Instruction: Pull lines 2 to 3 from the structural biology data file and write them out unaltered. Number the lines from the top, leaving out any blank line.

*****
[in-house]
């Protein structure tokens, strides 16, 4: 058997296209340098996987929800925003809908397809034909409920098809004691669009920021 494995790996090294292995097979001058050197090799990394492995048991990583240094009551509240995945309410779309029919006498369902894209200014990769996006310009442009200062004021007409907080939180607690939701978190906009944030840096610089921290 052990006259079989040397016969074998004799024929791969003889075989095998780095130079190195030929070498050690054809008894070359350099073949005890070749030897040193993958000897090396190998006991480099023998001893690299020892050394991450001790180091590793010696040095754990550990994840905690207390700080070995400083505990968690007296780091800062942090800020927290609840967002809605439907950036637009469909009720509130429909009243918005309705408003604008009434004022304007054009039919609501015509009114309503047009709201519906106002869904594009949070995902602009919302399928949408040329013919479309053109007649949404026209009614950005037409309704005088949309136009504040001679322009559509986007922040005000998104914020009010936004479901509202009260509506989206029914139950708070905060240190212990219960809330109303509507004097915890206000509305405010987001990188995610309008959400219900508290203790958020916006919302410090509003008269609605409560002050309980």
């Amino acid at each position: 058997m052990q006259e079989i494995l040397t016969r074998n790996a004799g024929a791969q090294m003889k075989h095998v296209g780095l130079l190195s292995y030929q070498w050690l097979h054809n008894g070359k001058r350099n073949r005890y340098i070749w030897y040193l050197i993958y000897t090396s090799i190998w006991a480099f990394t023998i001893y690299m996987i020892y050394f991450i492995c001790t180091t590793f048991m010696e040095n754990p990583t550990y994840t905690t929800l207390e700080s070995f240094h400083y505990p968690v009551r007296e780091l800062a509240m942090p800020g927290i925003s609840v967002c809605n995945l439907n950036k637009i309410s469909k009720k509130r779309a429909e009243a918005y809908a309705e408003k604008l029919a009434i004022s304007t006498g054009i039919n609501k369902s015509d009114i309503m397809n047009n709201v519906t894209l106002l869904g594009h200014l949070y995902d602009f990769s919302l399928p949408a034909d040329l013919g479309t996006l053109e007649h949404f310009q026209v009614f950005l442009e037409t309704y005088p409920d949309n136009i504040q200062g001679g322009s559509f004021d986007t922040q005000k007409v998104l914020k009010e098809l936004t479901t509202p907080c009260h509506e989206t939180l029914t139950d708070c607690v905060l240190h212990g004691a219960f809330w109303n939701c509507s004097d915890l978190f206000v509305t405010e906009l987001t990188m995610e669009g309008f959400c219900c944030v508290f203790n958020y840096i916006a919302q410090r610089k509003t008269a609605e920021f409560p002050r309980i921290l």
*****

């Protein structure tokens, strides 16, 4: 058997296209340098996987929800925003809908397809034909409920098809004691669009920021 494995790996090294292995097979001058050197090799990394492995048991990583240094009551509240995945309410779309029919006498369902894209200014990769996006310009442009200062004021007409907080939180607690939701978190906009944030840096610089921290 052990006259079989040397016969074998004799024929791969003889075989095998780095130079190195030929070498050690054809008894070359350099073949005890070749030897040193993958000897090396190998006991480099023998001893690299020892050394991450001790180091590793010696040095754990550990994840905690207390700080070995400083505990968690007296780091800062942090800020927290609840967002809605439907950036637009469909009720509130429909009243918005309705408003604008009434004022304007054009039919609501015509009114309503047009709201519906106002869904594009949070995902602009919302399928949408040329013919479309053109007649949404026209009614950005037409309704005088949309136009504040001679322009559509986007922040005000998104914020009010936004479901509202009260509506989206029914139950708070905060240190212990219960809330109303509507004097915890206000509305405010987001990188995610309008959400219900508290203790958020916006919302410090509003008269609605409560002050309980």
């Amino acid at each position: 058997m052990q006259e079989i494995l040397t016969r074998n790996a004799g024929a791969q090294m003889k075989h095998v296209g780095l130079l190195s292995y030929q070498w050690l097979h054809n008894g070359k001058r350099n073949r005890y340098i070749w030897y040193l050197i993958y000897t090396s090799i190998w006991a480099f990394t023998i001893y690299m996987i020892y050394f991450i492995c001790t180091t590793f048991m010696e040095n754990p990583t550990y994840t905690t929800l207390e700080s070995f240094h400083y505990p968690v009551r007296e780091l800062a509240m942090p800020g927290i925003s609840v967002c809605n995945l439907n950036k637009i309410s469909k009720k509130r779309a429909e009243a918005y809908a309705e408003k604008l029919a009434i004022s304007t006498g054009i039919n609501k369902s015509d009114i309503m397809n047009n709201v519906t894209l106002l869904g594009h200014l949070y995902d602009f990769s919302l399928p949408a034909d040329l013919g479309t996006l053109e007649h949404f310009q026209v009614f950005l442009e037409t309704y005088p409920d949309n136009i504040q200062g001679g322009s559509f004021d986007t922040q005000k007409v998104l914020k009010e098809l936004t479901t509202p907080c009260h509506e989206t939180l029914t139950d708070c607690v905060l240190h212990g004691a219960f809330w109303n939701c509507s004097d915890l978190f206000v509305t405010e906009l987001t990188m995610e669009g309008f959400c219900c944030v508290f203790n958020y840096i916006a919302q410090r610089k509003t008269a609605e920021f409560p002050r309980i921290l």